Former Dr Feelgood guitarist Wilko Johnson is the latest rock legend to go under the microscope of Julien Temple, acclaimed director of Sex Pistols films The Great Rock ’N’ Roll Swindle and The Filth And The Fury, as well as 2006’s Glastonbury. “He has a very interestingshape to his skull,” says Temple of the star of ‘The Ecstasy Of Wilko Johnson’, released July 17. “And what goes on in there is even more fascinating.”
In January 2013, Johnson – the mesmerising, rubbernecked musician, who made his name as a pub rock pioneer in the mid-1970s – was diagnosed with terminal pancreatic cancer. He vowed to go on playing as long as he could in the 10 months doctors had given him to live, performing a farewell world tour and recording one last album with The Who’s Roger Daltrey, ‘Going Back Home’. This is where Temple came in, at first asked to make a music video for Daltrey and Johnson, before coming up with the idea for ‘The Ecstasy…’ when he learned about Johnson’s situation. The pair had first worked together when making Dr Feelgood film ‘Oil City Confidential’, Temple’s 2009 tribute to the Canvey Island quartet who helped pave the way for punk with their raw, revised take on rhythm and blues.
By this point, the beginning of 2014, Johnson had already surpassed the doctor’s prognosis, and that’s when filming began.
“We have a very strange relationship with death,” says Temple. “We love to see people being blown up or shot in movies or even beheaded on the news, but we don’t live with death at all.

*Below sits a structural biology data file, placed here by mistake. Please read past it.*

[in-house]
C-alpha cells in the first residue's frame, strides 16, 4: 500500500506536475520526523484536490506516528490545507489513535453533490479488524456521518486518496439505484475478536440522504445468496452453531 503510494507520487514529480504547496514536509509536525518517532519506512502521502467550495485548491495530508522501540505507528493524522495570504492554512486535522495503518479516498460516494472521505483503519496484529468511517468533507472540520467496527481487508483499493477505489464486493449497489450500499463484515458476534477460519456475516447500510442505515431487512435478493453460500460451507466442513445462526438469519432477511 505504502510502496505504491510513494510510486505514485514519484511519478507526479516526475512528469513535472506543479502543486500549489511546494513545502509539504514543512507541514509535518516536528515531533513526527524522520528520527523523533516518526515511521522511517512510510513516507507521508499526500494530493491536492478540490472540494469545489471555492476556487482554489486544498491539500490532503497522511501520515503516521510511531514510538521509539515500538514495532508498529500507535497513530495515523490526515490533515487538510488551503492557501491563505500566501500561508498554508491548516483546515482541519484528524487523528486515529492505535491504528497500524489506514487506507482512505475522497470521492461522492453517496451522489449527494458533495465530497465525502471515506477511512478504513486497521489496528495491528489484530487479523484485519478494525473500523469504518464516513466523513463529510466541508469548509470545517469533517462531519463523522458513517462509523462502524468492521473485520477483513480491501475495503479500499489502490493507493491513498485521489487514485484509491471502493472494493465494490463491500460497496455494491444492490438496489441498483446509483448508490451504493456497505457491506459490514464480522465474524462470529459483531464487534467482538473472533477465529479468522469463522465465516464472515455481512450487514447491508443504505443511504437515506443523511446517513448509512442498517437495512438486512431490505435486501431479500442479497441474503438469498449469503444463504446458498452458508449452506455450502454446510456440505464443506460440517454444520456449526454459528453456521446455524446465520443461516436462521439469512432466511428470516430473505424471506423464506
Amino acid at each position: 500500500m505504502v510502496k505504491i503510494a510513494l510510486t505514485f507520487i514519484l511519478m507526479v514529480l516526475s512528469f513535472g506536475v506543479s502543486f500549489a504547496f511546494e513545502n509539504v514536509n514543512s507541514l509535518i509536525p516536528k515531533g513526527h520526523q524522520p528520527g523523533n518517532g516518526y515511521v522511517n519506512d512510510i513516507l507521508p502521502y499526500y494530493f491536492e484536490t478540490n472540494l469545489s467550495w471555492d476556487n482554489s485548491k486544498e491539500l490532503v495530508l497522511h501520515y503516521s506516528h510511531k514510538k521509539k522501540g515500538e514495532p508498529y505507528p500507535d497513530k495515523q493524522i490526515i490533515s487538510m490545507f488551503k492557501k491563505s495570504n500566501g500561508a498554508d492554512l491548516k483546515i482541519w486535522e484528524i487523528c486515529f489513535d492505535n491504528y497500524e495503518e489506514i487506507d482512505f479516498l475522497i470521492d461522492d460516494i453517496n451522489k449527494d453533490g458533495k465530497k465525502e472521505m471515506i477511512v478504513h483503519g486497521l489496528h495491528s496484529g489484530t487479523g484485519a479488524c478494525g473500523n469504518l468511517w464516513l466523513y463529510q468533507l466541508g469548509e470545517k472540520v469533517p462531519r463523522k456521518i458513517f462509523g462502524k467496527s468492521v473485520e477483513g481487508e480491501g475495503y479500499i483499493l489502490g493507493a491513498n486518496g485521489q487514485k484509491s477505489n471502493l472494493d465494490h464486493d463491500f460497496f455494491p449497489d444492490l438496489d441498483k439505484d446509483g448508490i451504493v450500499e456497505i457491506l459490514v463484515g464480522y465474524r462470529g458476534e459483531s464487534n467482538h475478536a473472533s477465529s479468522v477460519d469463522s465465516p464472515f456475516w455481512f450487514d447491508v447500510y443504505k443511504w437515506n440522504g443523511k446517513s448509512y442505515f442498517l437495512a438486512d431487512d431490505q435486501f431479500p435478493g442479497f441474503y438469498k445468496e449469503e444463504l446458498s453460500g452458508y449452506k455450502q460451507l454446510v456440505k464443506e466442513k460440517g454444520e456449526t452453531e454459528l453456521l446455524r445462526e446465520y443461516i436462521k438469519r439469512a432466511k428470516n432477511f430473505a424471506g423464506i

“Then you have Wilko, who lives with it and accepts it and understands it’s not something to be terrified by. In talking about death, he tells us so much about life.”
About halfway through ‘The Ecstasy…’ comes the twist – the tumour on Johnson’s pancreas was removable after all, and as you can see onfilm, he has to once again recalibrate his thoughts, this time adjusting to no longer being terminally ill. “The important thing is Wilko has laughed all the way through,” explains Temple. “He says you’ve got to have a ‘sense of tumour’ about these things.”
In October Temple begins work on ‘You Really Got Me’, a drama about The Kinks based on books written by the band’s brothers Ray and Dave Davies. “We’ve been working with Ray and Dave on the script, and talking to them about what we can and can’t use in the film,” he explains. “They have been very involved.”
Ray Davies will be played by folk musician and actor Johnny Flynn, “a terrific guy and excellent actor”, with George MacKay of ‘Pride’ and ‘Sunshine On Leith’ playing Dave, and the director’s daughter – Hollywood actress Juno Temple – as Ray’s former wife Rasa. “The Kinks are the great underdog band of the ’60s,” adds Temple. “They never playedthe game, they always sat outside what they were meant to be and did their own thing, but they have been hugely influential,” listing David Bowie, glam rock’s gender-bending aesthetic, heavy metal, punk and Britpop as things directly inspired by the Davies brothers.
Thanks to the notoriously fraught relationship being the rock siblings, preliminary work on the film hasn’t quite been a walk in the park. “It’s been like the Greek banking crisis,” Temple says of the biopic. “There’s so much negotiating involved. It’s very love/hate between Ray and Dave, there’s a strong amount of both involved.”